Craning toward Kearney

Sandhill cranes flock to Nebraska each spring


We couldn't see them as we peered through dense predawn darkness, but they were there. Prehistoric-sounding trumpeting filled our ears, but dawn was still a half-hour off. The din gradually ebbed only to ramp up to a new decibel peak, probably in response to an unseen coyote or raccoon stalking along the far riverbank.

A dim glow gradually strengthened on the southeast horizon as dawn approached. Finally we could see the noise source.

Sandhill cranes by the hundreds were standing in shallow water just a couple of hundred feet in front of us. With what seemed like choreographed precision, crane calls heralded from hundreds of long necks as the flock flapped out of the water and headed off for a day of foraging in Nebraska's Platte River Valley.

We were in a blind — actually a huge plywood box — situated along the river at the Iain Nicolson Audubon Center. It's also known as the Rowe Sanctuary and is just southeast of Kearney, Neb.

We had reservations and arrived 90 minutes before dawn. We checked in, enjoyed a brief introduction to cranes and were split into three groups of 30. A volunteer then led the groups out to the blind.

Everyone walked silently so as not to spook roosting cranes. Many were loaded down with binoculars, spotting scopes and cameras. Everyone was dressed warmly with coveralls or layers of pants and coats, thick socks and boots, long johns, hats and mittens. Even on this relatively mild morning, we knew we would chill quickly.

The sandhill crane migration is a natural marvel predictably occurring between March and mid-April only a day's drive from Cedar Rapids. Stork-like cranes stand 3 to 4 feet tall and have a 7-foot wingspan. Because of their long legs and neck, they look bigger than they are but tip the scale at only 7 to 10 pounds. A gathering of upward of a half million of these is an impressive sight and sound.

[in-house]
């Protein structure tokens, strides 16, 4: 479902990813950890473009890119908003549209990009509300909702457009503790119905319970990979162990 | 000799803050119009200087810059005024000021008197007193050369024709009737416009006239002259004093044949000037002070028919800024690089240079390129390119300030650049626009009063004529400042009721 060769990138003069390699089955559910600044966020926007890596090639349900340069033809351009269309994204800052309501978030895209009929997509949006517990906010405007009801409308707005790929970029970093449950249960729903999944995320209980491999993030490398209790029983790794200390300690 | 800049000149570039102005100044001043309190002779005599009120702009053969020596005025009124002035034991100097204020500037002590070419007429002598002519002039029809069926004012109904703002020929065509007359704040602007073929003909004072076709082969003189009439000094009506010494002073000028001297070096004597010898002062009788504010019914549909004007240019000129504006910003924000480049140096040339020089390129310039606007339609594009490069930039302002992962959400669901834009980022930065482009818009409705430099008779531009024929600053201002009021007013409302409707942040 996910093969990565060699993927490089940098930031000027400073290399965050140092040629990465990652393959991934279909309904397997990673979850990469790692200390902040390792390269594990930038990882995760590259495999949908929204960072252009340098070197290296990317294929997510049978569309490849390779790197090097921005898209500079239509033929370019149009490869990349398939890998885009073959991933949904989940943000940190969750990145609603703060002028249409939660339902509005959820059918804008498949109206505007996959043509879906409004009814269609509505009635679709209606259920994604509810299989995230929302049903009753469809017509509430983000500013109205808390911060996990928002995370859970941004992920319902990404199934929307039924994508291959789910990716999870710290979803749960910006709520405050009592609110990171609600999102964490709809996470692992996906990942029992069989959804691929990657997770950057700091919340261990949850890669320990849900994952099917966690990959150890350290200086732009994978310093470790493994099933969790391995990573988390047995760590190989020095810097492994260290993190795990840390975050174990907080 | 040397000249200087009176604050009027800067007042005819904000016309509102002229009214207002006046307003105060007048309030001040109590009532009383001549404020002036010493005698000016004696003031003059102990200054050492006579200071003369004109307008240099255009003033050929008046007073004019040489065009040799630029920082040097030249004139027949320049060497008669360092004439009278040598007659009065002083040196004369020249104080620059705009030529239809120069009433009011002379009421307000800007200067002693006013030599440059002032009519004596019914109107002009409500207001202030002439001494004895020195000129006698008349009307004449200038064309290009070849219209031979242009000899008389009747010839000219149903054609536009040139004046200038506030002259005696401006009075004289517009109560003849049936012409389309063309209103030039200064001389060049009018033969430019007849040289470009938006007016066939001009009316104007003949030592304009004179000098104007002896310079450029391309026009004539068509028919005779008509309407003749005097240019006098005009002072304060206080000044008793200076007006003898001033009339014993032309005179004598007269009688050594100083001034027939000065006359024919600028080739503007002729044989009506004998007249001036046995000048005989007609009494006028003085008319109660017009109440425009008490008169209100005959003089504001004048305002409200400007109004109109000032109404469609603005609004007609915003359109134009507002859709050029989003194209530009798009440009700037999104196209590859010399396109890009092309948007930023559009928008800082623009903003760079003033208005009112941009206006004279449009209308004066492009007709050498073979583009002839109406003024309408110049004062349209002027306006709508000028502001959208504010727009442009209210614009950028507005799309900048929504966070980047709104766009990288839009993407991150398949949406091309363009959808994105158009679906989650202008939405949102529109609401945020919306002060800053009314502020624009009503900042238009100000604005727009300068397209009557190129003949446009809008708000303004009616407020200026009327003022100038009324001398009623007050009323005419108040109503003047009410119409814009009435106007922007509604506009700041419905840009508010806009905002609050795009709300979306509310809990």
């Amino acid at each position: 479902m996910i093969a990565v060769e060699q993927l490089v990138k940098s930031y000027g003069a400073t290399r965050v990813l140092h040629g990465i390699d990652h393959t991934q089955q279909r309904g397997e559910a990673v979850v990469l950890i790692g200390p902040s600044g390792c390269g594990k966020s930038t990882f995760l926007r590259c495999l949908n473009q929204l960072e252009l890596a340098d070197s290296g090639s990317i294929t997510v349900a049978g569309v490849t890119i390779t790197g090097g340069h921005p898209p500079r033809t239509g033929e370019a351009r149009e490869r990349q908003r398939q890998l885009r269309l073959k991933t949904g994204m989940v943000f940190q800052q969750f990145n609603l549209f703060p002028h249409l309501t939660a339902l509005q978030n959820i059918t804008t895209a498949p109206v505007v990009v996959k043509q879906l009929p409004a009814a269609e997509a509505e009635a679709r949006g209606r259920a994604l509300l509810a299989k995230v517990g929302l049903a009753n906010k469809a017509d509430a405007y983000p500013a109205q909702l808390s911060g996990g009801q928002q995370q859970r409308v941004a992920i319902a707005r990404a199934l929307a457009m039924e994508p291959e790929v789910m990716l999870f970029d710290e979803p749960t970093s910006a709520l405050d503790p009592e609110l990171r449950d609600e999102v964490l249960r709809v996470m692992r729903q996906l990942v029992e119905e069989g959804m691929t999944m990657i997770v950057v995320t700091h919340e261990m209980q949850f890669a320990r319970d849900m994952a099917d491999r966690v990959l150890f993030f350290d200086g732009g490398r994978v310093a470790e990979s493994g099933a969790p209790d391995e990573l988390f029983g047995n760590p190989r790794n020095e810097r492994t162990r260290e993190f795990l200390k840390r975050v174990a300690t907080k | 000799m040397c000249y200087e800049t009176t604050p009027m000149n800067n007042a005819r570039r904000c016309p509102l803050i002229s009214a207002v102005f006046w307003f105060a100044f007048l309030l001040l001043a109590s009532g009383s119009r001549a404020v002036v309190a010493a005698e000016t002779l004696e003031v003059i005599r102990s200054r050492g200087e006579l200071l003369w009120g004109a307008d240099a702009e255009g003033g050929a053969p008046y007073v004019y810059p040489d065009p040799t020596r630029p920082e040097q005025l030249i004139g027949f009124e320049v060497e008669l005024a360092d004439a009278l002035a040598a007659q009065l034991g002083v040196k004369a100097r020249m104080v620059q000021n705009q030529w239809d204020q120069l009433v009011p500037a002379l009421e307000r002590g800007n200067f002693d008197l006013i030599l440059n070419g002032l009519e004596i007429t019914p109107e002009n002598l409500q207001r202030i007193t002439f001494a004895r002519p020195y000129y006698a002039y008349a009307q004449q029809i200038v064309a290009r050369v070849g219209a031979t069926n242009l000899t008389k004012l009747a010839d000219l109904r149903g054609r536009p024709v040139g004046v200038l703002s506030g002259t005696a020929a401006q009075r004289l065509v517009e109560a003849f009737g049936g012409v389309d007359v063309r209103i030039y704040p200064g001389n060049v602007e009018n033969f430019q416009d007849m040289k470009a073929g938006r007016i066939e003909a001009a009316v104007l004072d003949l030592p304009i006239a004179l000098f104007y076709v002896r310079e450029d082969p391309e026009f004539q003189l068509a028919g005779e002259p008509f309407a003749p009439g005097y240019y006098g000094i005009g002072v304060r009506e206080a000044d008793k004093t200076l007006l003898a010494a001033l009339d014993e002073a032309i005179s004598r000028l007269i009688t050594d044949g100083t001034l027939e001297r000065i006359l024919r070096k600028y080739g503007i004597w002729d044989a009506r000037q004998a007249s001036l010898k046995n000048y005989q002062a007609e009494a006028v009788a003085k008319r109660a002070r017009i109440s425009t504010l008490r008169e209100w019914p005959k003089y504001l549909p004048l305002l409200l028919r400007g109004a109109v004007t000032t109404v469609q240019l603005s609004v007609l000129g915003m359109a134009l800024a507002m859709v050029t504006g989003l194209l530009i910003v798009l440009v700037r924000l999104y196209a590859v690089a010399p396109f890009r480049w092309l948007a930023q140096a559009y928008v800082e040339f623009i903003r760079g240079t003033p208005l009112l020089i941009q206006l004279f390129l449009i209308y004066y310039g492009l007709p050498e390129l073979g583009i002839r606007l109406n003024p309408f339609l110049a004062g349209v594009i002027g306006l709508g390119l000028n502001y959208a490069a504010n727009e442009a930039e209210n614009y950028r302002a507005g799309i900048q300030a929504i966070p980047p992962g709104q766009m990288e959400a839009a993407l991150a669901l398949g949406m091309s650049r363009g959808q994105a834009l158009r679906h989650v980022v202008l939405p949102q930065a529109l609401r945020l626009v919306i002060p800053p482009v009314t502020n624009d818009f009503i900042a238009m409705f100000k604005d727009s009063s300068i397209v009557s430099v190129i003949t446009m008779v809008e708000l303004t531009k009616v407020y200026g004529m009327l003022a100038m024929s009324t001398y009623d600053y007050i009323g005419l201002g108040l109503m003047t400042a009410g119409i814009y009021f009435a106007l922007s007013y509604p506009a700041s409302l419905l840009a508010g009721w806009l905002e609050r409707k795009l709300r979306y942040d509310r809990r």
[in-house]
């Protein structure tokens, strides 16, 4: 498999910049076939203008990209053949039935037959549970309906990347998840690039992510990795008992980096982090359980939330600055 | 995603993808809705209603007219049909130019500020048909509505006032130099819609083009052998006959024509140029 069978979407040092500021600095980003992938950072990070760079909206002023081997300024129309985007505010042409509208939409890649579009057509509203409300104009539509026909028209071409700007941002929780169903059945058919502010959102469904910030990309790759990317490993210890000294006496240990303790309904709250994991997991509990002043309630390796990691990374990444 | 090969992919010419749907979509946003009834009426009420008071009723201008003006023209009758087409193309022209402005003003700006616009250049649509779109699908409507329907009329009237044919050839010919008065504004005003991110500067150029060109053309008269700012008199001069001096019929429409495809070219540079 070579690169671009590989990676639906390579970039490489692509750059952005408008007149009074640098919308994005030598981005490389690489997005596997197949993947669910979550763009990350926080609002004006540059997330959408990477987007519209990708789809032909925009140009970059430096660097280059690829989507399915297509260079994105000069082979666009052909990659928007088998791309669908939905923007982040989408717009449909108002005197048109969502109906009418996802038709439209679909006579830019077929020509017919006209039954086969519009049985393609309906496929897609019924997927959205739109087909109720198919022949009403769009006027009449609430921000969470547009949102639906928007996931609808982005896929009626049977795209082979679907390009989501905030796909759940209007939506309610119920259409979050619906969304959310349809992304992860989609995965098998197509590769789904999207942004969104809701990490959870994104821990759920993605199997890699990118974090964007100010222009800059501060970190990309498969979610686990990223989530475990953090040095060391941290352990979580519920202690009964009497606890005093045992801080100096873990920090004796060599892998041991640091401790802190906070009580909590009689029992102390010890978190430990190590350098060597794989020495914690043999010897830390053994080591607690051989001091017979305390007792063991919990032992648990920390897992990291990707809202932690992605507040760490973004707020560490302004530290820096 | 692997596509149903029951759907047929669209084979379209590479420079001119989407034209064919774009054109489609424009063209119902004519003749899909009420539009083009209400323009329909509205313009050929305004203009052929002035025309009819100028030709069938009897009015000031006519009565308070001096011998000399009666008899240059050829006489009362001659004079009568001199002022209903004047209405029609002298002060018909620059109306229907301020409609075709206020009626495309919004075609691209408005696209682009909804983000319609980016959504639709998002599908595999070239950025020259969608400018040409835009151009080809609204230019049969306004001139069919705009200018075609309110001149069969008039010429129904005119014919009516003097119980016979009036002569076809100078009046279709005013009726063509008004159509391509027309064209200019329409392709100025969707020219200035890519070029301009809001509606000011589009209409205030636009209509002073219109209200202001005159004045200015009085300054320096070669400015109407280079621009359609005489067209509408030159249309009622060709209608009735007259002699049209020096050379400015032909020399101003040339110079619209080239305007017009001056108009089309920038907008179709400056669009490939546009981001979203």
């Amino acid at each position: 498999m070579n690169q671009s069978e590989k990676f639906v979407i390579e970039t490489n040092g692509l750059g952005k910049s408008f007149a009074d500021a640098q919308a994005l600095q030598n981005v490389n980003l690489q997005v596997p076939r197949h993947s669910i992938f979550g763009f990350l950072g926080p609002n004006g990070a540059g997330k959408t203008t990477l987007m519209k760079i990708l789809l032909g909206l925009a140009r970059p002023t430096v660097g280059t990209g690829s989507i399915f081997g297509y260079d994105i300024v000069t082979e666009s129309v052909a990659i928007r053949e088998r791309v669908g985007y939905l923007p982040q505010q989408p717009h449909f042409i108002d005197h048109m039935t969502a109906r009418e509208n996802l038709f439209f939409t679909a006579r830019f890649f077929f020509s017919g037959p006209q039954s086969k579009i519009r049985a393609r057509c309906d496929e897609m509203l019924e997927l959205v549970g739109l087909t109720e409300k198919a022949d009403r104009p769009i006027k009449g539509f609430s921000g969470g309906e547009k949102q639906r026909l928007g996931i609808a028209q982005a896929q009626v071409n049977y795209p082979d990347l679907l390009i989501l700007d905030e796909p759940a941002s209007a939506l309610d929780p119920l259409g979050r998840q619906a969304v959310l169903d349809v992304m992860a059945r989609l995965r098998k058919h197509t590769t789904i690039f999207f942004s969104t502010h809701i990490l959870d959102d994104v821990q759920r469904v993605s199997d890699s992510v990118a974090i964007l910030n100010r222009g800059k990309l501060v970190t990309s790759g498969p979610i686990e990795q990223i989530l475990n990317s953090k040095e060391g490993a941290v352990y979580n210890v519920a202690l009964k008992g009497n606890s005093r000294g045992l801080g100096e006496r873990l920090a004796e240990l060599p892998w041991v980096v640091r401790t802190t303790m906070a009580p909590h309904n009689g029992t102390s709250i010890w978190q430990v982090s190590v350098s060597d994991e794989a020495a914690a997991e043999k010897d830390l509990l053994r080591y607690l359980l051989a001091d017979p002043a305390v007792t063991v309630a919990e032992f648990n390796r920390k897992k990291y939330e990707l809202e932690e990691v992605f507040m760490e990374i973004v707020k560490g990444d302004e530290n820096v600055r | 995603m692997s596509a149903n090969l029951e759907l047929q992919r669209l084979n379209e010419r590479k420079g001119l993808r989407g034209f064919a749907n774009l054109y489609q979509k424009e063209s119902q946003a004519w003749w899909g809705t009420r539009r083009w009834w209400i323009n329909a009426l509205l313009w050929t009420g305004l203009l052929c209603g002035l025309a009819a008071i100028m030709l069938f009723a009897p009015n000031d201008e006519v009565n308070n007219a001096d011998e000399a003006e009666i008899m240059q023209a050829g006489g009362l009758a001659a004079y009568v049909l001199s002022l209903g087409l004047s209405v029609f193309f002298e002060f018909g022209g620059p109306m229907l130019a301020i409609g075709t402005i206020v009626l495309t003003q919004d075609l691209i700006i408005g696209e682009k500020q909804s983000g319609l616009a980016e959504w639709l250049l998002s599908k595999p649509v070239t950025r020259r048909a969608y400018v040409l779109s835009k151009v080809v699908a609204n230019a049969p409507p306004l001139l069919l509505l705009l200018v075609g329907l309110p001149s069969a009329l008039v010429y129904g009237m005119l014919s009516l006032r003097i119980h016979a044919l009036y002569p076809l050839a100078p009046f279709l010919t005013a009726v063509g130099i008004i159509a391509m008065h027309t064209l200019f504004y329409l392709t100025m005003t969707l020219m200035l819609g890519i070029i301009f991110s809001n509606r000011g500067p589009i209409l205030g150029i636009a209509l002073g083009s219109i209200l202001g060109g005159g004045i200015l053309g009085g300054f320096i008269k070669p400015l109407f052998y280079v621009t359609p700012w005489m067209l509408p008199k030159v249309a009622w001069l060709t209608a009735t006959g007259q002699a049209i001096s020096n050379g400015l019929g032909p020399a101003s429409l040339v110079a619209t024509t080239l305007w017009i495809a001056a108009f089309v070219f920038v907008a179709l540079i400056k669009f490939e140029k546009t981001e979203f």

The natural range of sandhill cranes has an enormous hourglass shape. The birds nest across a vast area of northern Canada, Alaska and Siberia and winter along the Gulf of Mexico coast. Early each year cranes gather for a long northern migration along a narrow corridor at a right angle to central Nebraska's Platte River.

During March and April they are easy to spot along Interstate 80 from Grand Island west past Kearney. Once, cranes migrated along a wider path of the Platte River. Today, because of its protected habitat, Kearney is the pinch point of the hourglass migratory pattern. So, most cranes congregate in south central Nebraska.

Another route with fewer birds mostly from Florida follows farther east up into Wisconsin, and there are some non-migratory populations of sandhill cranes.

The Platte is the perfect resting place for so many cranes. Early travelers described the river as being a mile wide and an inch deep. That wasn't far from the truth. The shallow river braids its way eastward to the Missouri through countless sandbars.

Migrating cranes need a rest stop with abundant food nearby where they can sleep nights standing in shallow water out of the reach of hungry predators. Just after dawn they leave the river to forage in fields and return to the river around sunset. Insects, snakes, snails and other small animals are eaten with enthusiasm, but most of their Nebraska diet is waste corn. Their month resting on the Platte fuels cranes for the long flight north. Come fall they retrace their route but hurry south, leaving much less time for us to spot them.